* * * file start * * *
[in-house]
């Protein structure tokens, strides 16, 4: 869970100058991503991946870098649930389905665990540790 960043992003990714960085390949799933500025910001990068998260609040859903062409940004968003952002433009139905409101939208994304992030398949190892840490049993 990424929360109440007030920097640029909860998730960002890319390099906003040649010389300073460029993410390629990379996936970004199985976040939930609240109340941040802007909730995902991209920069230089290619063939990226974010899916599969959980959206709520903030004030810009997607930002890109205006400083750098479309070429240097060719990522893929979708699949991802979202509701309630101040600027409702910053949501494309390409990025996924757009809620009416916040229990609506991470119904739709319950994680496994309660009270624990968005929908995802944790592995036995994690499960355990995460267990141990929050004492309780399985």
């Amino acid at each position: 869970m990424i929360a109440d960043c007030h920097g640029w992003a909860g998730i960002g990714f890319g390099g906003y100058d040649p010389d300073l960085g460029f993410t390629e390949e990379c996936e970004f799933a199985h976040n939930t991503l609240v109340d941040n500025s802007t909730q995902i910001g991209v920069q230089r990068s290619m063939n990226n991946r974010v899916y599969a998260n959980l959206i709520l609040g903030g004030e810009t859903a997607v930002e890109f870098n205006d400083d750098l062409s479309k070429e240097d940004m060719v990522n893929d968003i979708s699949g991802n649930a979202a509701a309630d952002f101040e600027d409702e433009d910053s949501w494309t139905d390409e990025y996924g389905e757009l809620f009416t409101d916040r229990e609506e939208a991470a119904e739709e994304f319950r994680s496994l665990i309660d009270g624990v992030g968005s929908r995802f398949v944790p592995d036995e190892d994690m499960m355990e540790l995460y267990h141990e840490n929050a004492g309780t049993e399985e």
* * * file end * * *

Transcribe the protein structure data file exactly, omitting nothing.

[in-house]
């Protein structure tokens, strides 16, 4: 869970100058991503991946870098649930389905665990540790 960043992003990714960085390949799933500025910001990068998260609040859903062409940004968003952002433009139905409101939208994304992030398949190892840490049993 990424929360109440007030920097640029909860998730960002890319390099906003040649010389300073460029993410390629990379996936970004199985976040939930609240109340941040802007909730995902991209920069230089290619063939990226974010899916599969959980959206709520903030004030810009997607930002890109205006400083750098479309070429240097060719990522893929979708699949991802979202509701309630101040600027409702910053949501494309390409990025996924757009809620009416916040229990609506991470119904739709319950994680496994309660009270624990968005929908995802944790592995036995994690499960355990995460267990141990929050004492309780399985």
């Amino acid at each position: 869970m990424i929360a109440d960043c007030h920097g640029w992003a909860g998730i960002g990714f890319g390099g906003y100058d040649p010389d300073l960085g460029f993410t390629e390949e990379c996936e970004f799933a199985h976040n939930t991503l609240v109340d941040n500025s802007t909730q995902i910001g991209v920069q230089r990068s290619m063939n990226n991946r974010v899916y599969a998260n959980l959206i709520l609040g903030g004030e810009t859903a997607v930002e890109f870098n205006d400083d750098l062409s479309k070429e240097d940004m060719v990522n893929d968003i979708s699949g991802n649930a979202a509701a309630d952002f101040e600027d409702e433009d910053s949501w494309t139905d390409e990025y996924g389905e757009l809620f009416t409101d916040r229990e609506e939208a991470a119904e739709e994304f319950r994680s496994l665990i309660d009270g624990v992030g968005s929908r995802f398949v944790p592995d036995e190892d994690m499960m355990e540790l995460y267990h141990e840490n929050a004492g309780t049993e399985e």